Nelson has slightly longer arms that measure nearly 35 inches, and an 83-inch wingspan, whereas Nassib has 34 1/2-inch arms and an 82-inch wingspan. Nelson – and the Bucs – hopes he can follow in Nassib’s footsteps.
“He’s relentless every day,” Nelson said of Nassib. “He’s the guy that comes in every day and gets us fired up for practice and let’s everybody know that this is an advantage to get better and try to win every day. He’s consistently been high-effort and high-energy. He’s been a great leader for us through the whole spring and all of training camp and he hasn’t stopped. Nobody was surprised when he was named a team captain.”
Nassib has taken Nelson under his wing and helped fast track the rookie’s start to the season after he missed the month of August with his knee injury.
“Nelson is doing a lot of good things,” Nassib said. “He’s going to continue to get better. I really like the way he comes to work. He’s not one of those talkative rookies that I was. He shuts his mouth and works. I like him.”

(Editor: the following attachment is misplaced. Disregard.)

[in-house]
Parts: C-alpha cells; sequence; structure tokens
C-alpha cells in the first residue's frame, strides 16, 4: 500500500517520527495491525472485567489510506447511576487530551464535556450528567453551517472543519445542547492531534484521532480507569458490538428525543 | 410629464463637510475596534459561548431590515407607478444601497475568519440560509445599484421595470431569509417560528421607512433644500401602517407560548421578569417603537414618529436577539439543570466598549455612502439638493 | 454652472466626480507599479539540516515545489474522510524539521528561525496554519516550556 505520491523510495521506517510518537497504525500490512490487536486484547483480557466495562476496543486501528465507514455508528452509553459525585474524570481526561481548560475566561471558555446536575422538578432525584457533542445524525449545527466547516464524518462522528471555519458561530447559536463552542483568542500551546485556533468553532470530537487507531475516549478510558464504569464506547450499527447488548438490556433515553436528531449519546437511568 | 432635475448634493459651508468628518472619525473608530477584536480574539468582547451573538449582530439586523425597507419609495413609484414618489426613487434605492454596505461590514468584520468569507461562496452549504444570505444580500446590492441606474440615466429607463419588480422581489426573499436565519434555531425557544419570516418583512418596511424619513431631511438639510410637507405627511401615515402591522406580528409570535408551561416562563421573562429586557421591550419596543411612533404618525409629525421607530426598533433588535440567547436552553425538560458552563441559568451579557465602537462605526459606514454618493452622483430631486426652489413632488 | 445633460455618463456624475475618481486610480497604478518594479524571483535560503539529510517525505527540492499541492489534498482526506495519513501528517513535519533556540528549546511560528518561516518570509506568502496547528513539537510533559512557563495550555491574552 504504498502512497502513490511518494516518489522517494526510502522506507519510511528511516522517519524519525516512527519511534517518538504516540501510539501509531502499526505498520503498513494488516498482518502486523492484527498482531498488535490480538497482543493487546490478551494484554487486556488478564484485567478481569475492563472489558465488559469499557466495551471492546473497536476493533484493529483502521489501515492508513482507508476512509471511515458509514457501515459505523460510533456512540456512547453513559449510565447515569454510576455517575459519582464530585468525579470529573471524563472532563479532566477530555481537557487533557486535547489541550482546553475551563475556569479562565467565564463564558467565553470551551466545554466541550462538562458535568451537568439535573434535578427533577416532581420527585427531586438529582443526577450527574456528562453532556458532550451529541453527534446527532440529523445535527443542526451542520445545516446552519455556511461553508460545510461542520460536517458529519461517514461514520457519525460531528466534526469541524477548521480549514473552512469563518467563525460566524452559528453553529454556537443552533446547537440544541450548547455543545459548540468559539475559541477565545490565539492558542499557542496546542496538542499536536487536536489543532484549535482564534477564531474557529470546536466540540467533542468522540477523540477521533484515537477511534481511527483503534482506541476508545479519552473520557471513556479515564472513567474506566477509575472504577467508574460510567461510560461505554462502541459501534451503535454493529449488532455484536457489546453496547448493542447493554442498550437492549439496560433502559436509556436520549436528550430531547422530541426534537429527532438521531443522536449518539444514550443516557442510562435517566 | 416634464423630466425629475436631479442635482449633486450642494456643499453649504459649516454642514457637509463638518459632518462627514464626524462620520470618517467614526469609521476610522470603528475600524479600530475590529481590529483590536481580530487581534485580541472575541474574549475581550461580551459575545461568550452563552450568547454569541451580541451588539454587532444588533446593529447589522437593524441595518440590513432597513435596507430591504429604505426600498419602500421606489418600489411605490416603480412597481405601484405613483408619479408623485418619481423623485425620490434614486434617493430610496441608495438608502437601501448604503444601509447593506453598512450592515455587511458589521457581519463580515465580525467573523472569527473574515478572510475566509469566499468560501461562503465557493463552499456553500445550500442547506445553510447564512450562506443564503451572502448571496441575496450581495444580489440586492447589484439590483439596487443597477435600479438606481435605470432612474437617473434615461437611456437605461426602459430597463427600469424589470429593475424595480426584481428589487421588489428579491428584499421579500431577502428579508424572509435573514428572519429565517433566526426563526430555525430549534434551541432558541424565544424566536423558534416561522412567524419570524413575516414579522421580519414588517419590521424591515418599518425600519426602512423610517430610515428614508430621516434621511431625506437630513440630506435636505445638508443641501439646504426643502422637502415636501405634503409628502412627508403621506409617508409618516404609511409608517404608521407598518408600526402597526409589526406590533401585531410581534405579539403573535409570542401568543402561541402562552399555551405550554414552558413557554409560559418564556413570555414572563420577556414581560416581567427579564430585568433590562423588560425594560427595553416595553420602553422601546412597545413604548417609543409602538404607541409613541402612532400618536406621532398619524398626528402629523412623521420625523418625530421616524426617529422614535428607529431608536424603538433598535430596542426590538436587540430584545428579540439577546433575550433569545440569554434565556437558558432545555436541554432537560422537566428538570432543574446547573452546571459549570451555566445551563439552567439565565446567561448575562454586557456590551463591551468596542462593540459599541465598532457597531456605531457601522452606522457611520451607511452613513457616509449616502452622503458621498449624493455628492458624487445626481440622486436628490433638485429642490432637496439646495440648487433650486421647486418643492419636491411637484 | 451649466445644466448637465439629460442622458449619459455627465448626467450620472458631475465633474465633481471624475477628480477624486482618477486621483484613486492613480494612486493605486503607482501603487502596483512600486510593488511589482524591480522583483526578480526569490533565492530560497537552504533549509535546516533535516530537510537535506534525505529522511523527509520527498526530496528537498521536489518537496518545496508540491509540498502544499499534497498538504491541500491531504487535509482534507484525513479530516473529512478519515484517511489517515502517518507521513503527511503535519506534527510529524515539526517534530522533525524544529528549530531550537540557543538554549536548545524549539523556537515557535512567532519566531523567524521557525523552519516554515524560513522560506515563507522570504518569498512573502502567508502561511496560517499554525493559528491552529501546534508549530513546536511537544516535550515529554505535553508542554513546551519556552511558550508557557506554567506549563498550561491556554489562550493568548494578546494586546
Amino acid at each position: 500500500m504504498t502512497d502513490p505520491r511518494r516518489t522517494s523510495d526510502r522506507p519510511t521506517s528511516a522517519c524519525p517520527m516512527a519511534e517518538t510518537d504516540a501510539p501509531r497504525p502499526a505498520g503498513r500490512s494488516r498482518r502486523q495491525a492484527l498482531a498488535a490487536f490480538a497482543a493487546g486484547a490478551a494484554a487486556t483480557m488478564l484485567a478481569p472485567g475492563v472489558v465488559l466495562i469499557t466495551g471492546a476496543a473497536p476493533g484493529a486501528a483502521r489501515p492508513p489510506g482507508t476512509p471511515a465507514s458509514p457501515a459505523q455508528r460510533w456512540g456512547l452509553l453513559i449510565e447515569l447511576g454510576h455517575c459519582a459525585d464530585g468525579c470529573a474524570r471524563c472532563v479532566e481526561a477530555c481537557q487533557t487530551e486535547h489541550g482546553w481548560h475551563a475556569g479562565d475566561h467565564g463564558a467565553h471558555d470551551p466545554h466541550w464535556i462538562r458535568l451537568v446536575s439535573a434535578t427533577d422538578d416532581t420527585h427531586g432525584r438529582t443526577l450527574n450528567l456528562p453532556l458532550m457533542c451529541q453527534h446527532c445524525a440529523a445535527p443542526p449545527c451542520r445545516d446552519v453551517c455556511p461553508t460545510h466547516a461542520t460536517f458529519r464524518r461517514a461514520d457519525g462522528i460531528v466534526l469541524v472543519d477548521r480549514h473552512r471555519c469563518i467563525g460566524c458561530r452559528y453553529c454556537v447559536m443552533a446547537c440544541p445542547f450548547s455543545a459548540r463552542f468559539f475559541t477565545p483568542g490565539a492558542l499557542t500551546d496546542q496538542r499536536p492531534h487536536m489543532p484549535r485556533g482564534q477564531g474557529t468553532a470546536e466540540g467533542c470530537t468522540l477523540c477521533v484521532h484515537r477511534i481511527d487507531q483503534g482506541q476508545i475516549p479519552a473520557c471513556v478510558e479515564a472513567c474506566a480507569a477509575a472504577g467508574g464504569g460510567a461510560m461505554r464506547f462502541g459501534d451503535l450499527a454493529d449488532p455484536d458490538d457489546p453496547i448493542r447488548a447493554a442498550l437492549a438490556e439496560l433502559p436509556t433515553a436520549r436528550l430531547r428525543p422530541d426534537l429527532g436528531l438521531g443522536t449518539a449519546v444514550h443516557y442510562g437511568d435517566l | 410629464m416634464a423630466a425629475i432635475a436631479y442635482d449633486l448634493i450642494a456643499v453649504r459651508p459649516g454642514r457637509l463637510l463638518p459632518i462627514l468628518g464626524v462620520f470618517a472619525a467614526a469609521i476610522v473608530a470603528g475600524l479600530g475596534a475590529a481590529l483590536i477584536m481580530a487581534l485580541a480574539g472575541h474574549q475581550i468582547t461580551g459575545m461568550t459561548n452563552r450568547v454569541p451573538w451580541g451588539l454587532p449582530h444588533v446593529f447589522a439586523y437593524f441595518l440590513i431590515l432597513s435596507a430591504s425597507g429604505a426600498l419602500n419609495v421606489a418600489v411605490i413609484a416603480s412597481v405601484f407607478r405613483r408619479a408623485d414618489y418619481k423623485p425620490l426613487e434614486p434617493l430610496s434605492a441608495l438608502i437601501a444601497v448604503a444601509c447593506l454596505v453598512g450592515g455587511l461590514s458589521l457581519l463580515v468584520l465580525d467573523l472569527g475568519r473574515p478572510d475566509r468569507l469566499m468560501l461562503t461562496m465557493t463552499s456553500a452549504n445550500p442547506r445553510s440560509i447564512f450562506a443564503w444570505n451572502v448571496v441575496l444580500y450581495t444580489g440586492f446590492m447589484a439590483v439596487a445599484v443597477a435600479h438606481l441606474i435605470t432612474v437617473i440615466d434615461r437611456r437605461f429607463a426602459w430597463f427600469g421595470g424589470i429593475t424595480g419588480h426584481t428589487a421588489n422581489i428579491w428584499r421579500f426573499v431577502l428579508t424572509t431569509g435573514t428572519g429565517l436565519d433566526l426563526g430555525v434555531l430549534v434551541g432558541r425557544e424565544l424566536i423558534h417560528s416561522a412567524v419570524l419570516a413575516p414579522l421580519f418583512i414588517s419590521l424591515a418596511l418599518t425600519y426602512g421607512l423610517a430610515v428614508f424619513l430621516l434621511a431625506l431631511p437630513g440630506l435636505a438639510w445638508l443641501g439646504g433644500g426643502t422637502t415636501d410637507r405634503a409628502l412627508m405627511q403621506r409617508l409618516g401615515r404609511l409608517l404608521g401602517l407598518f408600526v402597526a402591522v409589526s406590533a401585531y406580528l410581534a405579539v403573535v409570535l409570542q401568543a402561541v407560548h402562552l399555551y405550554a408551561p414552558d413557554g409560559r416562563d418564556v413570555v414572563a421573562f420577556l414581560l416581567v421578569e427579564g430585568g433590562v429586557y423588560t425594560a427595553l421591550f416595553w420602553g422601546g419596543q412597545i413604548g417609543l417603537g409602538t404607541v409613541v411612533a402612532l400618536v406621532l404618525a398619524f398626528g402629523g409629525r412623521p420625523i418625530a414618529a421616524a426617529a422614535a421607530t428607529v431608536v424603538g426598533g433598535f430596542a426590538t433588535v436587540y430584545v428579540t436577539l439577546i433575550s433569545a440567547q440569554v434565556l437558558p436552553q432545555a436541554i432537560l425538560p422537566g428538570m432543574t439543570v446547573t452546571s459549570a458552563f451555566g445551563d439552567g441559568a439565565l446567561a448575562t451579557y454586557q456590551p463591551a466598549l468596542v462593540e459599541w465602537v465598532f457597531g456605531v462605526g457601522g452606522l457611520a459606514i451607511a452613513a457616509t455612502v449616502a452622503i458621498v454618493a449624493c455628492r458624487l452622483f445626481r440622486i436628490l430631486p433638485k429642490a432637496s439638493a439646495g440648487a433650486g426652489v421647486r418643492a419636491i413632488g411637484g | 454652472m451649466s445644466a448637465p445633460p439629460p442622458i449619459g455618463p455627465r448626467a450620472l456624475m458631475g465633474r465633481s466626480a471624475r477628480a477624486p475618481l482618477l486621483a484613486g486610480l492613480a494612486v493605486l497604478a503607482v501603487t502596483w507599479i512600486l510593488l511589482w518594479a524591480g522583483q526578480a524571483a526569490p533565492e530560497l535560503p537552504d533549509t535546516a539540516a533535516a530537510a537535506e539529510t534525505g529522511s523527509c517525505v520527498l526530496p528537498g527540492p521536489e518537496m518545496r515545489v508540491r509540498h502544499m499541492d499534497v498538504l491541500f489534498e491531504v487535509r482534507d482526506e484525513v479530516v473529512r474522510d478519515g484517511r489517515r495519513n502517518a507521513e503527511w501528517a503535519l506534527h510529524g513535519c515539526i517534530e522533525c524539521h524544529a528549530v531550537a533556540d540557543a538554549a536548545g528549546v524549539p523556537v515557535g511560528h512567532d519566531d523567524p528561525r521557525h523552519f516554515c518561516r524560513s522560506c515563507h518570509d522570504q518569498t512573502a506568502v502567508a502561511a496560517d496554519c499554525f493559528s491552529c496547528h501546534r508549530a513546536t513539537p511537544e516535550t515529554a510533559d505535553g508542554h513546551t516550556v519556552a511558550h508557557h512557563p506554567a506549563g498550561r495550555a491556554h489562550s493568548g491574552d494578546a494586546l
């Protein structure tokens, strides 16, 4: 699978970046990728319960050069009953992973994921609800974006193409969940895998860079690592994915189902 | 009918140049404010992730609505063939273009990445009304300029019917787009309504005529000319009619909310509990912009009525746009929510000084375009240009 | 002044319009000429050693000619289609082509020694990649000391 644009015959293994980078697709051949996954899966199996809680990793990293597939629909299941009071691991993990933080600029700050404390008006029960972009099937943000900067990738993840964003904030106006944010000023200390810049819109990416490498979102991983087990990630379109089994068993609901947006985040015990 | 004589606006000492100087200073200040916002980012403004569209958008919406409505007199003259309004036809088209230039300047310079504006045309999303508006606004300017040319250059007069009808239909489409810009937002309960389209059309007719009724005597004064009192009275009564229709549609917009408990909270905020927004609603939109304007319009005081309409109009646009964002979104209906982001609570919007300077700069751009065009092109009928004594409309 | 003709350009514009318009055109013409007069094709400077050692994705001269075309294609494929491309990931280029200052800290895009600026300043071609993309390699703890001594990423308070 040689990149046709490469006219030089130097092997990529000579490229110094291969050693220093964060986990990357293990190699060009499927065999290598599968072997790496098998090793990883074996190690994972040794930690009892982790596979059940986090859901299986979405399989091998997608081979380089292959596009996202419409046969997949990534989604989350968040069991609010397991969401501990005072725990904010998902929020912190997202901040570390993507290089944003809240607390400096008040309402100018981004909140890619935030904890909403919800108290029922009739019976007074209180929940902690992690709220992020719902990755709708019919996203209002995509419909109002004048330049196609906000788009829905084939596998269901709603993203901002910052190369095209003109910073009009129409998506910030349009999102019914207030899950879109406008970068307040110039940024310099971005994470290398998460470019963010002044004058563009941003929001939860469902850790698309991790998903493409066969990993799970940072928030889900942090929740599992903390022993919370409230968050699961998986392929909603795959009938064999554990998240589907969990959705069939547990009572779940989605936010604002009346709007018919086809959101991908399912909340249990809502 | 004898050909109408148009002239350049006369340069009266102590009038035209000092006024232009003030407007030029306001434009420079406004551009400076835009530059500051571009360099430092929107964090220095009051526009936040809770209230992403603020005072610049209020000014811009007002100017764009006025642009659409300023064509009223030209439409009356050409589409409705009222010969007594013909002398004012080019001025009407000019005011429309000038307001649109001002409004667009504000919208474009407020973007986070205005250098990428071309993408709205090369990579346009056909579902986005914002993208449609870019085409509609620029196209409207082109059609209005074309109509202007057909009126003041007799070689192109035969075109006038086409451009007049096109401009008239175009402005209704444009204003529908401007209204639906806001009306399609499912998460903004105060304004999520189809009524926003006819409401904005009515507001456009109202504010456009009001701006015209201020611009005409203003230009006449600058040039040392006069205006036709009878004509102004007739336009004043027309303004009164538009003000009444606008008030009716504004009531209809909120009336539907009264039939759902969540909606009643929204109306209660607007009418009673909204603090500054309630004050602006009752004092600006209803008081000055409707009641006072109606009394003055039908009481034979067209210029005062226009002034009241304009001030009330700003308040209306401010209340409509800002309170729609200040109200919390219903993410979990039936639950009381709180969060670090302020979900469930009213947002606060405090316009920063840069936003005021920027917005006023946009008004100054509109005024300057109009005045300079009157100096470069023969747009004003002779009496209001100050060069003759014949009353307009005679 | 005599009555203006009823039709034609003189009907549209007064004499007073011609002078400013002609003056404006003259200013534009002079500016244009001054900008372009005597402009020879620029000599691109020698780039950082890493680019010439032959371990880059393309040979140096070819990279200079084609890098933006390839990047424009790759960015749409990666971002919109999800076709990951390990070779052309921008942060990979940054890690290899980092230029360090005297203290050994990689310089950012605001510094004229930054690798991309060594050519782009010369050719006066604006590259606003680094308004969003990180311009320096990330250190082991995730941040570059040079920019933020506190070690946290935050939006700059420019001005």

Bucs OLB Carl Nassib – Photo by: Cliff Welch/PR
Arians feels like the sky is the limit for the team’s rookie linebacker and has been impressed with his production thus far.
“He’s just starting,” Arians said. “What he showed in OTAs with his length and his athletic ability – I started making him a tight end, but we’ve already got tight ends. He’s that type of athlete. He’s learning this game as he’s playing it, and he’s doing a pretty good job.”
Scott Reynolds is in his 25th year of covering the Tampa Bay Buccaneers as the vice president, publisher and senior Bucs beat writer for PewterReport.com. Author of the popular SR's Fab 5 column on Fridays, Reynolds oversees web development and forges marketing partnerships for PewterReport.com in addition to his editorial duties. A graduate of Kansas State University in 1995, Reynolds spent six years giving back to the community as the defensive line coach for his sons' Pop Warner team, the South Pasco Predators. Reynolds can be reached at: email@example.com